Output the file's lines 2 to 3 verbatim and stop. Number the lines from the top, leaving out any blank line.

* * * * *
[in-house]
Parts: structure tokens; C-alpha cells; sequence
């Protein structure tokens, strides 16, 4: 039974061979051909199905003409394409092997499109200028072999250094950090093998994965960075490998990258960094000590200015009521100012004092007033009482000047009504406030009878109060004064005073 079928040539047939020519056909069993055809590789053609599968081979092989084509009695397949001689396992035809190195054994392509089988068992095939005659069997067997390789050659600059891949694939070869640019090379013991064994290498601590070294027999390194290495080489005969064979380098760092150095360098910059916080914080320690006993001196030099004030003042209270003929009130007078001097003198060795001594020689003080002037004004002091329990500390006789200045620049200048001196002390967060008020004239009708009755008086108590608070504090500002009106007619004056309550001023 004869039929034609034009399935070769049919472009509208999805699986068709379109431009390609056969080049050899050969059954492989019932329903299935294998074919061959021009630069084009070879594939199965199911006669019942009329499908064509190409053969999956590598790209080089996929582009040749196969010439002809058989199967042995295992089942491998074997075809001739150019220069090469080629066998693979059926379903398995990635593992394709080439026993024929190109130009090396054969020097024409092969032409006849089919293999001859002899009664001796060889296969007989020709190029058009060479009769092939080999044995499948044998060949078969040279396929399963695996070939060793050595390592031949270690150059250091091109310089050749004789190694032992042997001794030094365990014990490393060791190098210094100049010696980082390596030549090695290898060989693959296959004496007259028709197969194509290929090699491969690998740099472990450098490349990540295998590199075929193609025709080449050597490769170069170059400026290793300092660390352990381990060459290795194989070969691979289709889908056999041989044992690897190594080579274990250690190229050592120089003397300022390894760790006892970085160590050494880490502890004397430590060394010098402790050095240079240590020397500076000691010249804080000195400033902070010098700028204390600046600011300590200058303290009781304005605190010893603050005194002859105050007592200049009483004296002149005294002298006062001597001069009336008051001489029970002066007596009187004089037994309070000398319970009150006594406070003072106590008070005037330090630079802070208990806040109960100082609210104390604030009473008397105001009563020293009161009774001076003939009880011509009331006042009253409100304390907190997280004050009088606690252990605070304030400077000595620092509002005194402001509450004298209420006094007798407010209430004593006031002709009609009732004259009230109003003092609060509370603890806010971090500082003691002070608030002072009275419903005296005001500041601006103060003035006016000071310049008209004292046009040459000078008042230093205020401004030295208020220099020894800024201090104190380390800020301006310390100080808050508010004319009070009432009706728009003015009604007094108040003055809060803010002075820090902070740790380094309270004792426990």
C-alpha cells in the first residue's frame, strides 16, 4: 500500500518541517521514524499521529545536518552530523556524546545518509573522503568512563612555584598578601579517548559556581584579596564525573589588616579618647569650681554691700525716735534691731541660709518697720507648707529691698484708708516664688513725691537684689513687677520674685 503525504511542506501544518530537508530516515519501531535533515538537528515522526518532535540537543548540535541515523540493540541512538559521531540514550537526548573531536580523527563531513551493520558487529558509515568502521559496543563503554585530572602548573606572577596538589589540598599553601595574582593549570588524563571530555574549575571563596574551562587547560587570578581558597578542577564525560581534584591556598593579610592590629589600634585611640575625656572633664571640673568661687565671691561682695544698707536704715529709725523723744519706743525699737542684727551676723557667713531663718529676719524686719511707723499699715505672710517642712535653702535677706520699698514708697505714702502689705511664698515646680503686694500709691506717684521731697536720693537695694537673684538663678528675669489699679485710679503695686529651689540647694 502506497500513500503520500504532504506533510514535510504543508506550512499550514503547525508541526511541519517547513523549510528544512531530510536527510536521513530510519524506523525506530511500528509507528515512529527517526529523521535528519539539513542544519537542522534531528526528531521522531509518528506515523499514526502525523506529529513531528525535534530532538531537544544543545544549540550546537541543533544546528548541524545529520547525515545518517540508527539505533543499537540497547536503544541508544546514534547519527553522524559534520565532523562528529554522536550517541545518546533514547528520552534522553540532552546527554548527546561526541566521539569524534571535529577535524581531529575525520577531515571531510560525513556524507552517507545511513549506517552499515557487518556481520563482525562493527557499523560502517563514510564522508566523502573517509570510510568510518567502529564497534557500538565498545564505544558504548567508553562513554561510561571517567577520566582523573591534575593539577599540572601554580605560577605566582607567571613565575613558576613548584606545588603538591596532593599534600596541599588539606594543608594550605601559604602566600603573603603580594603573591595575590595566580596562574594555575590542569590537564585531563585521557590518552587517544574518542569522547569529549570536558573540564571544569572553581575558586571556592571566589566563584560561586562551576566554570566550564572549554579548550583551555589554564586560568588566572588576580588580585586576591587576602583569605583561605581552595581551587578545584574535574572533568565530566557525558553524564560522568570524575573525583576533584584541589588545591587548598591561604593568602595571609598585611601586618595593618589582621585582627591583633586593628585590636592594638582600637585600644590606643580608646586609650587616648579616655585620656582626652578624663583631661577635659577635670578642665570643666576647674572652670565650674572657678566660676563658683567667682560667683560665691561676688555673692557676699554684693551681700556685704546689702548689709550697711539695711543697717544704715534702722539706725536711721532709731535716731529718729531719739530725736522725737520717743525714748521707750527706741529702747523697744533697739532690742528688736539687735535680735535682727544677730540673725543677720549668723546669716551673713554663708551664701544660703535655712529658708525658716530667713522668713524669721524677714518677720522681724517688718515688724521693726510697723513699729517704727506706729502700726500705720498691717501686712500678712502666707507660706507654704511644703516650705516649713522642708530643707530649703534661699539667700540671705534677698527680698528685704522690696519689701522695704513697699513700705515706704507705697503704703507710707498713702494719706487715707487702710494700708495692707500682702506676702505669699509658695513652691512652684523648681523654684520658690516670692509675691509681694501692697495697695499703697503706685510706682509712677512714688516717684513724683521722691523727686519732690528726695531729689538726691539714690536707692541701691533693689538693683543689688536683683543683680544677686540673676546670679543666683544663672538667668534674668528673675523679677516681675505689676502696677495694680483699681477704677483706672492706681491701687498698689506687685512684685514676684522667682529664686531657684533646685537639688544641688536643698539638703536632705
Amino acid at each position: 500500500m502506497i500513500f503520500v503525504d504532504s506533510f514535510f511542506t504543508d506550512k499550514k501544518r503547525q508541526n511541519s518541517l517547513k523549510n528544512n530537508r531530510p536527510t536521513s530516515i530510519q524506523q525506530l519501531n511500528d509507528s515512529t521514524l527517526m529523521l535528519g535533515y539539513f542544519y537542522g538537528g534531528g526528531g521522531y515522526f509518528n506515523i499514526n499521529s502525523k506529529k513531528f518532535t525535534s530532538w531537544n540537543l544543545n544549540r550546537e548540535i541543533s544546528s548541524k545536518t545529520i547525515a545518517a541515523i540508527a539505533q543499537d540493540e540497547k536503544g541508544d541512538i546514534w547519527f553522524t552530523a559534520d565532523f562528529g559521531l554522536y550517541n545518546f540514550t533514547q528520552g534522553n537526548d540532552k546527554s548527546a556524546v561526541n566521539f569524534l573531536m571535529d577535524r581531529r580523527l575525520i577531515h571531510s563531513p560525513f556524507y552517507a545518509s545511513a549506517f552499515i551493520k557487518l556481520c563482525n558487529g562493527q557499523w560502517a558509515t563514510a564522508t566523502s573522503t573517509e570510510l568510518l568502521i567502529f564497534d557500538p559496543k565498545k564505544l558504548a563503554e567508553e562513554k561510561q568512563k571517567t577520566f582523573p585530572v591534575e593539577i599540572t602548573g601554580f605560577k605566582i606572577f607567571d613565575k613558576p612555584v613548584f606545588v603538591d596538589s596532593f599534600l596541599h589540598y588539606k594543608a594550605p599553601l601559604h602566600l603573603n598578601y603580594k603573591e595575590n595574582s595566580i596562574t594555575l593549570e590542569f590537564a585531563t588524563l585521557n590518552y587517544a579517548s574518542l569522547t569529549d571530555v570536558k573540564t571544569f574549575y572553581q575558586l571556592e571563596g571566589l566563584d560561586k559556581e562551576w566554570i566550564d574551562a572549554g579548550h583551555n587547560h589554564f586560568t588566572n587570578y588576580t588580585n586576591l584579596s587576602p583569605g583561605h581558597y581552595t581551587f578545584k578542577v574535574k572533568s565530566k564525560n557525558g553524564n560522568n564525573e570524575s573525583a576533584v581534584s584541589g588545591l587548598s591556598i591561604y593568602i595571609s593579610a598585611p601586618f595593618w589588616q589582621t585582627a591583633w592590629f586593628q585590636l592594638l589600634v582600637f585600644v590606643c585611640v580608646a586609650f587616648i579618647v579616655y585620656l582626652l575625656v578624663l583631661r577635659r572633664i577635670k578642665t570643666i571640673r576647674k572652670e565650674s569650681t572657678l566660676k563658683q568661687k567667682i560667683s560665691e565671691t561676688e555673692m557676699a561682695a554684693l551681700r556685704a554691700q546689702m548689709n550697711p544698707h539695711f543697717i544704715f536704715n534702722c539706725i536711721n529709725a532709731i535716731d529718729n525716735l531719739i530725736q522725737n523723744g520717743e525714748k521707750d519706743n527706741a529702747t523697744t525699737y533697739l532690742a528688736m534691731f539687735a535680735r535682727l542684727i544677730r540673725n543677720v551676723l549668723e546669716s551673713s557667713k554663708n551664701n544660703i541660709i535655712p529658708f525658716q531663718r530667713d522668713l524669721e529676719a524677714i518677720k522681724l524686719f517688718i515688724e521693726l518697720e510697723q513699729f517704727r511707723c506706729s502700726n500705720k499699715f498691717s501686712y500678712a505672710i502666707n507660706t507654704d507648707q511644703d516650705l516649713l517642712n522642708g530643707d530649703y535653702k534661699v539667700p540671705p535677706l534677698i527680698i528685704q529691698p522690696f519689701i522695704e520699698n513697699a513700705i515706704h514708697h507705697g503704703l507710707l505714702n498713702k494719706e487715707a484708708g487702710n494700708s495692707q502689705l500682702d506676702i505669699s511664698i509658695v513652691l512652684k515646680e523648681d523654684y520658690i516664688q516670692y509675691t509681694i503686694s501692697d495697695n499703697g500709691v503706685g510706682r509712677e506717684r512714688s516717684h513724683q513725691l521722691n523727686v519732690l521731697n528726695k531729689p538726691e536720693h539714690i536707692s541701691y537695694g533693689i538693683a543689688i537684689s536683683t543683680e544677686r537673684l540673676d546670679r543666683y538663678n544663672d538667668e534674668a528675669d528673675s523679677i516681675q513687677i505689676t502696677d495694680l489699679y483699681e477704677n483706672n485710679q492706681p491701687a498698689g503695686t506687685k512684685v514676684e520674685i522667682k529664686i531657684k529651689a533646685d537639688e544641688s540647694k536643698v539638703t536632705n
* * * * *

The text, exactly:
Parts: structure tokens; C-alpha cells; sequence
């Protein structure tokens, strides 16, 4: 039974061979051909199905003409394409092997499109200028072999250094950090093998994965960075490998990258960094000590200015009521100012004092007033009482000047009504406030009878109060004064005073 079928040539047939020519056909069993055809590789053609599968081979092989084509009695397949001689396992035809190195054994392509089988068992095939005659069997067997390789050659600059891949694939070869640019090379013991064994290498601590070294027999390194290495080489005969064979380098760092150095360098910059916080914080320690006993001196030099004030003042209270003929009130007078001097003198060795001594020689003080002037004004002091329990500390006789200045620049200048001196002390967060008020004239009708009755008086108590608070504090500002009106007619004056309550001023 004869039929034609034009399935070769049919472009509208999805699986068709379109431009390609056969080049050899050969059954492989019932329903299935294998074919061959021009630069084009070879594939199965199911006669019942009329499908064509190409053969999956590598790209080089996929582009040749196969010439002809058989199967042995295992089942491998074997075809001739150019220069090469080629066998693979059926379903398995990635593992394709080439026993024929190109130009090396054969020097024409092969032409006849089919293999001859002899009664001796060889296969007989020709190029058009060479009769092939080999044995499948044998060949078969040279396929399963695996070939060793050595390592031949270690150059250091091109310089050749004789190694032992042997001794030094365990014990490393060791190098210094100049010696980082390596030549090695290898060989693959296959004496007259028709197969194509290929090699491969690998740099472990450098490349990540295998590199075929193609025709080449050597490769170069170059400026290793300092660390352990381990060459290795194989070969691979289709889908056999041989044992690897190594080579274990250690190229050592120089003397300022390894760790006892970085160590050494880490502890004397430590060394010098402790050095240079240590020397500076000691010249804080000195400033902070010098700028204390600046600011300590200058303290009781304005605190010893603050005194002859105050007592200049009483004296002149005294002298006062001597001069009336008051001489029970002066007596009187004089037994309070000398319970009150006594406070003072106590008070005037330090630079802070208990806040109960100082609210104390604030009473008397105001009563020293009161009774001076003939009880011509009331006042009253409100304390907190997280004050009088606690252990605070304030400077000595620092509002005194402001509450004298209420006094007798407010209430004593006031002709009609009732004259009230109003003092609060509370603890806010971090500082003691002070608030002072009275419903005296005001500041601006103060003035006016000071310049008209004292046009040459000078008042230093205020401004030295208020220099020894800024201090104190380390800020301006310390100080808050508010004319009070009432009706728009003015009604007094108040003055809060803010002075820090902070740790380094309270004792426990």